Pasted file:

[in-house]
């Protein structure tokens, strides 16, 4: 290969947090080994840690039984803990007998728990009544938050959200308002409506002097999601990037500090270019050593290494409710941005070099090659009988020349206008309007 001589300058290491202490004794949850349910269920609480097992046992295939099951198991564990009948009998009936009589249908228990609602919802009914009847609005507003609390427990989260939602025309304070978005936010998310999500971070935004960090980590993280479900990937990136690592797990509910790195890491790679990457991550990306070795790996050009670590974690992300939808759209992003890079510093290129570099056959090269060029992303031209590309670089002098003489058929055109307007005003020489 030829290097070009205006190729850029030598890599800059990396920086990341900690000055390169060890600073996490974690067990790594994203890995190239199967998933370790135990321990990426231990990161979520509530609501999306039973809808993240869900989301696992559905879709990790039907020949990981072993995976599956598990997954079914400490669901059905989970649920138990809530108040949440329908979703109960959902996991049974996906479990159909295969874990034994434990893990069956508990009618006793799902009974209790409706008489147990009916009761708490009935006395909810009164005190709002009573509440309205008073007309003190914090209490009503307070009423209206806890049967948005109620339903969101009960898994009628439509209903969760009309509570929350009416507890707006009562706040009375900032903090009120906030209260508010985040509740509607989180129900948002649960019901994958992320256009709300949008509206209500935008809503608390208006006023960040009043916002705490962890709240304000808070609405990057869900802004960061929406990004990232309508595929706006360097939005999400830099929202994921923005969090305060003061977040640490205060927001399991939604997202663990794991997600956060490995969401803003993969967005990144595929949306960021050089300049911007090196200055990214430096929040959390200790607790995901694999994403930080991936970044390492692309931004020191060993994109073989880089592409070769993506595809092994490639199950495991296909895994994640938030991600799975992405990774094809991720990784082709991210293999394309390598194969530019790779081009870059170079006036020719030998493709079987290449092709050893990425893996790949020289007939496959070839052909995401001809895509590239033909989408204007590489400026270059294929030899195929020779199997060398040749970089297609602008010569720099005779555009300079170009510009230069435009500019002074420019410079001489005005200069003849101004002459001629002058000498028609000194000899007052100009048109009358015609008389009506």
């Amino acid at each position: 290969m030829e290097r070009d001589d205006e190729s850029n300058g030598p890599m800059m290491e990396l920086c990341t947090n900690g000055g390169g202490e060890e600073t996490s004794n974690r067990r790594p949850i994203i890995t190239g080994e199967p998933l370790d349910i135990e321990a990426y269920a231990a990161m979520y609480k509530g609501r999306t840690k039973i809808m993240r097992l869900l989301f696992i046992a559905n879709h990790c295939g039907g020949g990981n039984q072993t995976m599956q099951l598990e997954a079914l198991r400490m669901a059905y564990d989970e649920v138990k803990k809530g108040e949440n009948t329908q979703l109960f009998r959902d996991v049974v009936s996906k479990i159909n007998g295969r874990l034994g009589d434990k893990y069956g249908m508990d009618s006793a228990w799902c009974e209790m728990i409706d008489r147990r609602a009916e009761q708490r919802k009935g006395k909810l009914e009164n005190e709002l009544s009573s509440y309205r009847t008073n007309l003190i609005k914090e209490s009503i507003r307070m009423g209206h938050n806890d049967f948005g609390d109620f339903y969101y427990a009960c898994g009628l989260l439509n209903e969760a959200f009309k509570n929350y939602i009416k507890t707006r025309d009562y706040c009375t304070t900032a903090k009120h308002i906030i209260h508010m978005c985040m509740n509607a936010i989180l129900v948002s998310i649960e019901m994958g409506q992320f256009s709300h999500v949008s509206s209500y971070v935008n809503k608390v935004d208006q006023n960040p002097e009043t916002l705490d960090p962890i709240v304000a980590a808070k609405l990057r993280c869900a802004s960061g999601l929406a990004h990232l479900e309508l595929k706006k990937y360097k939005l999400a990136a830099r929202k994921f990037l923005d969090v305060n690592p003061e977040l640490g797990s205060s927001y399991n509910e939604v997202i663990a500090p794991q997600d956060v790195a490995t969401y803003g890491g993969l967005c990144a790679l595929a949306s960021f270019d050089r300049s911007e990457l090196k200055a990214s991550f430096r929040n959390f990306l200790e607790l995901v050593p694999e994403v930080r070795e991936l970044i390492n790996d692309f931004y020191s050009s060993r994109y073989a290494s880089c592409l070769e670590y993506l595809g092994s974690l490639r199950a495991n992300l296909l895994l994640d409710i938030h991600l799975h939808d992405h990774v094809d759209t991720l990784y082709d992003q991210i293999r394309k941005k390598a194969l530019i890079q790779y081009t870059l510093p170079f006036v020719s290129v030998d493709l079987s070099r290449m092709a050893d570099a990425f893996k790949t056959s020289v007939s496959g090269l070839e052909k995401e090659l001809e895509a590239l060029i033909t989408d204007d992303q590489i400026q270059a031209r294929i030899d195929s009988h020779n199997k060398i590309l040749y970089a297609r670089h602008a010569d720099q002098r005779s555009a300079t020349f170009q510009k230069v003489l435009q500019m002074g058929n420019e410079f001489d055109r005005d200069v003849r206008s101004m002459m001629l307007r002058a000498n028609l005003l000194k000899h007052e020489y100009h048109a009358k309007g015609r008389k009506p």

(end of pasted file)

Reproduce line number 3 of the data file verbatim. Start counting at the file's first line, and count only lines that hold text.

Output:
């Amino acid at each position: 290969m030829e290097r070009d001589d205006e190729s850029n300058g030598p890599m800059m290491e990396l920086c990341t947090n900690g000055g390169g202490e060890e600073t996490s004794n974690r067990r790594p949850i994203i890995t190239g080994e199967p998933l370790d349910i135990e321990a990426y269920a231990a990161m979520y609480k509530g609501r999306t840690k039973i809808m993240r097992l869900l989301f696992i046992a559905n879709h990790c295939g039907g020949g990981n039984q072993t995976m599956q099951l598990e997954a079914l198991r400490m669901a059905y564990d989970e649920v138990k803990k809530g108040e949440n009948t329908q979703l109960f009998r959902d996991v049974v009936s996906k479990i159909n007998g295969r874990l034994g009589d434990k893990y069956g249908m508990d009618s006793a228990w799902c009974e209790m728990i409706d008489r147990r609602a009916e009761q708490r919802k009935g006395k909810l009914e009164n005190e709002l009544s009573s509440y309205r009847t008073n007309l003190i609005k914090e209490s009503i507003r307070m009423g209206h938050n806890d049967f948005g609390d109620f339903y969101y427990a009960c898994g009628l989260l439509n209903e969760a959200f009309k509570n929350y939602i009416k507890t707006r025309d009562y706040c009375t304070t900032a903090k009120h308002i906030i209260h508010m978005c985040m509740n509607a936010i989180l129900v948002s998310i649960e019901m994958g409506q992320f256009s709300h999500v949008s509206s209500y971070v935008n809503k608390v935004d208006q006023n960040p002097e009043t916002l705490d960090p962890i709240v304000a980590a808070k609405l990057r993280c869900a802004s960061g999601l929406a990004h990232l479900e309508l595929k706006k990937y360097k939005l999400a990136a830099r929202k994921f990037l923005d969090v305060n690592p003061e977040l640490g797990s205060s927001y399991n509910e939604v997202i663990a500090p794991q997600d956060v790195a490995t969401y803003g890491g993969l967005c990144a790679l595929a949306s960021f270019d050089r300049s911007e990457l090196k200055a990214s991550f430096r929040n959390f990306l200790e607790l995901v050593p694999e994403v930080r070795e991936l970044i390492n790996d692309f931004y020191s050009s060993r994109y073989a290494s880089c592409l070769e670590y993506l595809g092994s974690l490639r199950a495991n992300l296909l895994l994640d409710i938030h991600l799975h939808d992405h990774v094809d759209t991720l990784y082709d992003q991210i293999r394309k941005k390598a194969l530019i890079q790779y081009t870059l510093p170079f006036v020719s290129v030998d493709l079987s070099r290449m092709a050893d570099a990425f893996k790949t056959s020289v007939s496959g090269l070839e052909k995401e090659l001809e895509a590239l060029i033909t989408d204007d992303q590489i400026q270059a031209r294929i030899d195929s009988h020779n199997k060398i590309l040749y970089a297609r670089h602008a010569d720099q002098r005779s555009a300079t020349f170009q510009k230069v003489l435009q500019m002074g058929n420019e410079f001489d055109r005005d200069v003849r206008s101004m002459m001629l307007r002058a000498n028609l005003l000194k000899h007052e020489y100009h048109a009358k309007g015609r008389k009506p």